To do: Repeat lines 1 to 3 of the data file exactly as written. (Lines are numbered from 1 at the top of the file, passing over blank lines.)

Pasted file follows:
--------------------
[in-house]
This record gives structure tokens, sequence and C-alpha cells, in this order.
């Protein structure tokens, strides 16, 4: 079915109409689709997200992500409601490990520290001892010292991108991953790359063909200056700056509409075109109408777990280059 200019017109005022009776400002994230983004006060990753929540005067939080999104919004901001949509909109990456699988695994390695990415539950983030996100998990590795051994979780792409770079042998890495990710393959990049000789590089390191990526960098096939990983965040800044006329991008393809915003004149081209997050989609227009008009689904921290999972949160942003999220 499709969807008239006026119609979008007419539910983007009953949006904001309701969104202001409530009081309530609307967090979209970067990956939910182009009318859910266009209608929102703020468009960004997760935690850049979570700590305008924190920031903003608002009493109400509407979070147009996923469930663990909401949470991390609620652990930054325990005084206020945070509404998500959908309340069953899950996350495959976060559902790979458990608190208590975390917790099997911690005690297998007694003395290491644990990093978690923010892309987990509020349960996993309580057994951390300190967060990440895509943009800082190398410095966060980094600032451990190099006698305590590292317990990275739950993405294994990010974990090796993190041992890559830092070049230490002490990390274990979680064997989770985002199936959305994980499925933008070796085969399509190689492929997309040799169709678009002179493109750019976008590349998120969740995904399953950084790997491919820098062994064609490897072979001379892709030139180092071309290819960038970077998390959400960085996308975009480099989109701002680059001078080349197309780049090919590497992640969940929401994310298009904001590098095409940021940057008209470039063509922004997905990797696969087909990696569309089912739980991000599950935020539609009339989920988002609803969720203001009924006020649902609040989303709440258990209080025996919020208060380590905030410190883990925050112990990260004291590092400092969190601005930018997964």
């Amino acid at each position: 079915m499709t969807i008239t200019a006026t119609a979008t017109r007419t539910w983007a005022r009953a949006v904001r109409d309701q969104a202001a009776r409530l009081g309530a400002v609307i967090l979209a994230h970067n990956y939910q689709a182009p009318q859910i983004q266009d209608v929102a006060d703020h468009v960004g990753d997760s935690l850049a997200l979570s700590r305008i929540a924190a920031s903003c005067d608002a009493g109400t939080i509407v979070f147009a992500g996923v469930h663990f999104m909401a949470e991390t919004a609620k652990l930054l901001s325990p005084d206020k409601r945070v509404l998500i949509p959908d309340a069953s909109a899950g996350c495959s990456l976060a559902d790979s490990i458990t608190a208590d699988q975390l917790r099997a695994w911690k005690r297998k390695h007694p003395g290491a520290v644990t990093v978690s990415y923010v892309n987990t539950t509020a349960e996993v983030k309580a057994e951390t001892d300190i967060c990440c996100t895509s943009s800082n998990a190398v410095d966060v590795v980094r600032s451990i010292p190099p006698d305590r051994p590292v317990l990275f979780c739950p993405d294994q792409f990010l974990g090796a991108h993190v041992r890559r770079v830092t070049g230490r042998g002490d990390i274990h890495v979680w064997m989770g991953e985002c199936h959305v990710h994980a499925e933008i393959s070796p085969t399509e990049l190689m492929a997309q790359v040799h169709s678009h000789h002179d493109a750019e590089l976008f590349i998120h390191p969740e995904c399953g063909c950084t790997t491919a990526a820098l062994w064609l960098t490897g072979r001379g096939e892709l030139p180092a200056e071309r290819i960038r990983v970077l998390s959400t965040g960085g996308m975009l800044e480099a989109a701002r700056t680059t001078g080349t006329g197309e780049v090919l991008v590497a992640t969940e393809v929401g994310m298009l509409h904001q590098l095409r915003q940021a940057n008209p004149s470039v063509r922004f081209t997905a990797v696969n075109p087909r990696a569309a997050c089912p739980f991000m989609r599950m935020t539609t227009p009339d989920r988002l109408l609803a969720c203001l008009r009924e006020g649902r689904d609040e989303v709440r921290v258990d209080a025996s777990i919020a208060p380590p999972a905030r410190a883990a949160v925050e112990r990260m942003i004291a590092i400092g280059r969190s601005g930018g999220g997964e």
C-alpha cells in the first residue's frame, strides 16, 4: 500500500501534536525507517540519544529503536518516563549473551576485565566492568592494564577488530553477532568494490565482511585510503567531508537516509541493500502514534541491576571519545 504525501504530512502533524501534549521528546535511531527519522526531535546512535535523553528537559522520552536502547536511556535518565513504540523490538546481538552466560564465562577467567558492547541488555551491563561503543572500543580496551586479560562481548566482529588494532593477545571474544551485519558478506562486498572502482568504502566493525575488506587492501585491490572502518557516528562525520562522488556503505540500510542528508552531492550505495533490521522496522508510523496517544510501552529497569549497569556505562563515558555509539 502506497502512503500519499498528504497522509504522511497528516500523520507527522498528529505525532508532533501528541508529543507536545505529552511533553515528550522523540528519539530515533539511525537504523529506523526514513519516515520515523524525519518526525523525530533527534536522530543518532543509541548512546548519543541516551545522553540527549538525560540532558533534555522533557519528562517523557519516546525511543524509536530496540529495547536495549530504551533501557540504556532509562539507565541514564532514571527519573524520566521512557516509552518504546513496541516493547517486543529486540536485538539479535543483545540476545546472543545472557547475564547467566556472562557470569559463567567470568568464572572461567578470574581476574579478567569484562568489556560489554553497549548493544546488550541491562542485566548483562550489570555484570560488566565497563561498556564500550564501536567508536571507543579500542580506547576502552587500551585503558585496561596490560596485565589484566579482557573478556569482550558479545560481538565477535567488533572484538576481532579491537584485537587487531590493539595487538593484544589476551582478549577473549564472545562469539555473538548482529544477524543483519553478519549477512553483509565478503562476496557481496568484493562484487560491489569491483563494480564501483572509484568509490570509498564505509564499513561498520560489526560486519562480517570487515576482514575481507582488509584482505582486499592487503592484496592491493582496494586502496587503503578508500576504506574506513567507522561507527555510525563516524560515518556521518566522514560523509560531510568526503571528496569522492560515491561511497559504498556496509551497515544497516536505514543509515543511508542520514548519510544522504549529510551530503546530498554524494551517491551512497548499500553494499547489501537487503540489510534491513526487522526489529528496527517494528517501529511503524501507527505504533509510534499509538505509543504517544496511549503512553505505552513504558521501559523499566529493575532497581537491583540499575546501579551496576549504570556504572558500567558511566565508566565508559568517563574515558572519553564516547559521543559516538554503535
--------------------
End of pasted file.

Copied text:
[in-house]
This record gives structure tokens, sequence and C-alpha cells, in this order.
């Protein structure tokens, strides 16, 4: 079915109409689709997200992500409601490990520290001892010292991108991953790359063909200056700056509409075109109408777990280059 200019017109005022009776400002994230983004006060990753929540005067939080999104919004901001949509909109990456699988695994390695990415539950983030996100998990590795051994979780792409770079042998890495990710393959990049000789590089390191990526960098096939990983965040800044006329991008393809915003004149081209997050989609227009008009689904921290999972949160942003999220 499709969807008239006026119609979008007419539910983007009953949006904001309701969104202001409530009081309530609307967090979209970067990956939910182009009318859910266009209608929102703020468009960004997760935690850049979570700590305008924190920031903003608002009493109400509407979070147009996923469930663990909401949470991390609620652990930054325990005084206020945070509404998500959908309340069953899950996350495959976060559902790979458990608190208590975390917790099997911690005690297998007694003395290491644990990093978690923010892309987990509020349960996993309580057994951390300190967060990440895509943009800082190398410095966060980094600032451990190099006698305590590292317990990275739950993405294994990010974990090796993190041992890559830092070049230490002490990390274990979680064997989770985002199936959305994980499925933008070796085969399509190689492929997309040799169709678009002179493109750019976008590349998120969740995904399953950084790997491919820098062994064609490897072979001379892709030139180092071309290819960038970077998390959400960085996308975009480099989109701002680059001078080349197309780049090919590497992640969940929401994310298009904001590098095409940021940057008209470039063509922004997905990797696969087909990696569309089912739980991000599950935020539609009339989920988002609803969720203001009924006020649902609040989303709440258990209080025996919020208060380590905030410190883990925050112990990260004291590092400092969190601005930018997964």